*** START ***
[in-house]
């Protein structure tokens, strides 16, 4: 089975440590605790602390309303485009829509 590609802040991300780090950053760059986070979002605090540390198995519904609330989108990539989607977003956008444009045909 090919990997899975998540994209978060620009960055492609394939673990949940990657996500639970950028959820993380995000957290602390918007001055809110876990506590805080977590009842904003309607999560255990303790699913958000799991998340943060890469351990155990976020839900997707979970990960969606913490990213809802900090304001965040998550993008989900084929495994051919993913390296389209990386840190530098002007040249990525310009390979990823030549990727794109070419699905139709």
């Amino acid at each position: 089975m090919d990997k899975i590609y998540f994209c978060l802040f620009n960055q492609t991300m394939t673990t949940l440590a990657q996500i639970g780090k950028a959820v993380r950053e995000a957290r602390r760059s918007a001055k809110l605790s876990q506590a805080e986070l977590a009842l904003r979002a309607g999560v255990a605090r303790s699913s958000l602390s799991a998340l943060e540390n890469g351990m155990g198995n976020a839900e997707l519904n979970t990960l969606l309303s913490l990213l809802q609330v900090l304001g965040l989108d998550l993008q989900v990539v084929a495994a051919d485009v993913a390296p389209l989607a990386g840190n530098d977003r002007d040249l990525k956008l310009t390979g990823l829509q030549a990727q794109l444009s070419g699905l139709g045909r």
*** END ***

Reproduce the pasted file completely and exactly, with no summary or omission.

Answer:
[in-house]
């Protein structure tokens, strides 16, 4: 089975440590605790602390309303485009829509 590609802040991300780090950053760059986070979002605090540390198995519904609330989108990539989607977003956008444009045909 090919990997899975998540994209978060620009960055492609394939673990949940990657996500639970950028959820993380995000957290602390918007001055809110876990506590805080977590009842904003309607999560255990303790699913958000799991998340943060890469351990155990976020839900997707979970990960969606913490990213809802900090304001965040998550993008989900084929495994051919993913390296389209990386840190530098002007040249990525310009390979990823030549990727794109070419699905139709």
């Amino acid at each position: 089975m090919d990997k899975i590609y998540f994209c978060l802040f620009n960055q492609t991300m394939t673990t949940l440590a990657q996500i639970g780090k950028a959820v993380r950053e995000a957290r602390r760059s918007a001055k809110l605790s876990q506590a805080e986070l977590a009842l904003r979002a309607g999560v255990a605090r303790s699913s958000l602390s799991a998340l943060e540390n890469g351990m155990g198995n976020a839900e997707l519904n979970t990960l969606l309303s913490l990213l809802q609330v900090l304001g965040l989108d998550l993008q989900v990539v084929a495994a051919d485009v993913a390296p389209l989607a990386g840190n530098d977003r002007d040249l990525k956008l310009t390979g990823l829509q030549a990727q794109l444009s070419g699905l139709g045909r």